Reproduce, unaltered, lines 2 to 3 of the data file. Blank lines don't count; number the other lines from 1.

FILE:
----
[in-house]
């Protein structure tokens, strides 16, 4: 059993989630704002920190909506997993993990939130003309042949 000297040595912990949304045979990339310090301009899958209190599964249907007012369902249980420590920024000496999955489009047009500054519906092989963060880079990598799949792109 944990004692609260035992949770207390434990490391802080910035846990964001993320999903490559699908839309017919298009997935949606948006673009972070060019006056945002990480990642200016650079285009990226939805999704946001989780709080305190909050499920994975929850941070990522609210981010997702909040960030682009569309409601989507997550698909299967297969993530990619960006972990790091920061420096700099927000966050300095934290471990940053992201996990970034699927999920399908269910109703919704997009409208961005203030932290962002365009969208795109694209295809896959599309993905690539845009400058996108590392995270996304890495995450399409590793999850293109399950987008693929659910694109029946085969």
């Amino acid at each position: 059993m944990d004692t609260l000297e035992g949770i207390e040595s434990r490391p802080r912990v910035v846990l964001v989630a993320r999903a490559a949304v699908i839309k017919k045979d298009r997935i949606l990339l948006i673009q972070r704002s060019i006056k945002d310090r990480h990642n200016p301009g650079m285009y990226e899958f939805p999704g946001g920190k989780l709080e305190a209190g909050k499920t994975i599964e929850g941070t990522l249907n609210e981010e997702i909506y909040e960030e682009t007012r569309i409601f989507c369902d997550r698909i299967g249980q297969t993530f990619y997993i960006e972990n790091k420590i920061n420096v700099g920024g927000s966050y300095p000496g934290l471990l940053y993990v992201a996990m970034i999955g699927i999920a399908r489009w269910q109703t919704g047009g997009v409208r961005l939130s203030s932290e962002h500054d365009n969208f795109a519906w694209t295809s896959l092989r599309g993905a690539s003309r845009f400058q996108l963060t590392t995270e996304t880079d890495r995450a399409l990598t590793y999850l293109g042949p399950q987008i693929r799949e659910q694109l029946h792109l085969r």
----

């Protein structure tokens, strides 16, 4: 059993989630704002920190909506997993993990939130003309042949 000297040595912990949304045979990339310090301009899958209190599964249907007012369902249980420590920024000496999955489009047009500054519906092989963060880079990598799949792109 944990004692609260035992949770207390434990490391802080910035846990964001993320999903490559699908839309017919298009997935949606948006673009972070060019006056945002990480990642200016650079285009990226939805999704946001989780709080305190909050499920994975929850941070990522609210981010997702909040960030682009569309409601989507997550698909299967297969993530990619960006972990790091920061420096700099927000966050300095934290471990940053992201996990970034699927999920399908269910109703919704997009409208961005203030932290962002365009969208795109694209295809896959599309993905690539845009400058996108590392995270996304890495995450399409590793999850293109399950987008693929659910694109029946085969």
């Amino acid at each position: 059993m944990d004692t609260l000297e035992g949770i207390e040595s434990r490391p802080r912990v910035v846990l964001v989630a993320r999903a490559a949304v699908i839309k017919k045979d298009r997935i949606l990339l948006i673009q972070r704002s060019i006056k945002d310090r990480h990642n200016p301009g650079m285009y990226e899958f939805p999704g946001g920190k989780l709080e305190a209190g909050k499920t994975i599964e929850g941070t990522l249907n609210e981010e997702i909506y909040e960030e682009t007012r569309i409601f989507c369902d997550r698909i299967g249980q297969t993530f990619y997993i960006e972990n790091k420590i920061n420096v700099g920024g927000s966050y300095p000496g934290l471990l940053y993990v992201a996990m970034i999955g699927i999920a399908r489009w269910q109703t919704g047009g997009v409208r961005l939130s203030s932290e962002h500054d365009n969208f795109a519906w694209t295809s896959l092989r599309g993905a690539s003309r845009f400058q996108l963060t590392t995270e996304t880079d890495r995450a399409l990598t590793y999850l293109g042949p399950q987008i693929r799949e659910q694109l029946h792109l085969r």